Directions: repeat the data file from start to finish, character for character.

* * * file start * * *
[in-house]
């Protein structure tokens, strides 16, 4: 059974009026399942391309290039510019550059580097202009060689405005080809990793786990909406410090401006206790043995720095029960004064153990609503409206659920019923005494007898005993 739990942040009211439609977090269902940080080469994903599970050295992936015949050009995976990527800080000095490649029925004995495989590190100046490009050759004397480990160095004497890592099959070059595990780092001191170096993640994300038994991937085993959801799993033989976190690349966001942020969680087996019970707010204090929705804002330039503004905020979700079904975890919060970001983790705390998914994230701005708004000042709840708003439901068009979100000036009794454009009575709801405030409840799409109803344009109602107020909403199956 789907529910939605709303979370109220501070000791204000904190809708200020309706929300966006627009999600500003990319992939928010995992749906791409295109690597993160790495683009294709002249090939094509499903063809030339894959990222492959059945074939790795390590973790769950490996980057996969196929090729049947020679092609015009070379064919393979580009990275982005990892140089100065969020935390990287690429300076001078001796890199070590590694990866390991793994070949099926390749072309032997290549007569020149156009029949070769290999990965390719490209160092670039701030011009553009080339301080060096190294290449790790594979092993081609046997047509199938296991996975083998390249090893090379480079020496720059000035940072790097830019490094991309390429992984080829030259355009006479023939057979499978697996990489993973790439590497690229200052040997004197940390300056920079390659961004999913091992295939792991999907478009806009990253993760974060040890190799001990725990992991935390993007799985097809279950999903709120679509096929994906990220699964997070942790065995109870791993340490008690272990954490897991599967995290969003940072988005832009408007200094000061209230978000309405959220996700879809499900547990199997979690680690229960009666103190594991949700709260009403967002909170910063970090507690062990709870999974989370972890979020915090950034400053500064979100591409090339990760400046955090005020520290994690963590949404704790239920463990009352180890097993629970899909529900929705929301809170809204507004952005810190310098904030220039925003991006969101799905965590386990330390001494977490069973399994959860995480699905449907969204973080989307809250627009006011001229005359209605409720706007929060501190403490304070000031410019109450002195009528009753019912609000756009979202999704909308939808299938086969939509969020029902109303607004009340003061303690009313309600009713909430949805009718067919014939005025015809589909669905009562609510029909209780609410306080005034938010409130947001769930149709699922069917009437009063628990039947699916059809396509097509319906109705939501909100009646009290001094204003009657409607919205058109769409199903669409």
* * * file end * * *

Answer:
[in-house]
């Protein structure tokens, strides 16, 4: 059974009026399942391309290039510019550059580097202009060689405005080809990793786990909406410090401006206790043995720095029960004064153990609503409206659920019923005494007898005993 739990942040009211439609977090269902940080080469994903599970050295992936015949050009995976990527800080000095490649029925004995495989590190100046490009050759004397480990160095004497890592099959070059595990780092001191170096993640994300038994991937085993959801799993033989976190690349966001942020969680087996019970707010204090929705804002330039503004905020979700079904975890919060970001983790705390998914994230701005708004000042709840708003439901068009979100000036009794454009009575709801405030409840799409109803344009109602107020909403199956 789907529910939605709303979370109220501070000791204000904190809708200020309706929300966006627009999600500003990319992939928010995992749906791409295109690597993160790495683009294709002249090939094509499903063809030339894959990222492959059945074939790795390590973790769950490996980057996969196929090729049947020679092609015009070379064919393979580009990275982005990892140089100065969020935390990287690429300076001078001796890199070590590694990866390991793994070949099926390749072309032997290549007569020149156009029949070769290999990965390719490209160092670039701030011009553009080339301080060096190294290449790790594979092993081609046997047509199938296991996975083998390249090893090379480079020496720059000035940072790097830019490094991309390429992984080829030259355009006479023939057979499978697996990489993973790439590497690229200052040997004197940390300056920079390659961004999913091992295939792991999907478009806009990253993760974060040890190799001990725990992991935390993007799985097809279950999903709120679509096929994906990220699964997070942790065995109870791993340490008690272990954490897991599967995290969003940072988005832009408007200094000061209230978000309405959220996700879809499900547990199997979690680690229960009666103190594991949700709260009403967002909170910063970090507690062990709870999974989370972890979020915090950034400053500064979100591409090339990760400046955090005020520290994690963590949404704790239920463990009352180890097993629970899909529900929705929301809170809204507004952005810190310098904030220039925003991006969101799905965590386990330390001494977490069973399994959860995480699905449907969204973080989307809250627009006011001229005359209605409720706007929060501190403490304070000031410019109450002195009528009753019912609000756009979202999704909308939808299938086969939509969020029902109303607004009340003061303690009313309600009713909430949805009718067919014939005025015809589909669905009562609510029909209780609410306080005034938010409130947001769930149709699922069917009437009063628990039947699916059809396509097509319906109705939501909100009646009290001094204003009657409607919205058109769409199903669409």